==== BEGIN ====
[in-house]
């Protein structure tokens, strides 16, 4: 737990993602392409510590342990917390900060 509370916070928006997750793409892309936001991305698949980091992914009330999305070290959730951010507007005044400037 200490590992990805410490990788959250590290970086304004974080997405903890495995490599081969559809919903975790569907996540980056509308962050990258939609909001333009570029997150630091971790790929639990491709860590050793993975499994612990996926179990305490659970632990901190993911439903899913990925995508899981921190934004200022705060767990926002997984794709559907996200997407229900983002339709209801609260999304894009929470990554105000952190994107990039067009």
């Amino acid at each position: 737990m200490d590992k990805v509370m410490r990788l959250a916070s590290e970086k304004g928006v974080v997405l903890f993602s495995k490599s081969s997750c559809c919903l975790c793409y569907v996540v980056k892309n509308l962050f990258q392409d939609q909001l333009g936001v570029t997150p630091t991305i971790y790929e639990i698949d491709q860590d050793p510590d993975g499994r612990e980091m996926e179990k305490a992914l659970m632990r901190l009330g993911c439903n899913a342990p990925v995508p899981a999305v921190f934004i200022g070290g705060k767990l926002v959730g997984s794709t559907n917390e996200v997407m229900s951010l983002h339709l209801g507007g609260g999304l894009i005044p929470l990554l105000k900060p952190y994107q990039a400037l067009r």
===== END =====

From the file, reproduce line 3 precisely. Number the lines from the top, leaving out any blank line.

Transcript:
């Amino acid at each position: 737990m200490d590992k990805v509370m410490r990788l959250a916070s590290e970086k304004g928006v974080v997405l903890f993602s495995k490599s081969s997750c559809c919903l975790c793409y569907v996540v980056k892309n509308l962050f990258q392409d939609q909001l333009g936001v570029t997150p630091t991305i971790y790929e639990i698949d491709q860590d050793p510590d993975g499994r612990e980091m996926e179990k305490a992914l659970m632990r901190l009330g993911c439903n899913a342990p990925v995508p899981a999305v921190f934004i200022g070290g705060k767990l926002v959730g997984s794709t559907n917390e996200v997407m229900s951010l983002h339709l209801g507007g609260g999304l894009i005044p929470l990554l105000k900060p952190y994107q990039a400037l067009r």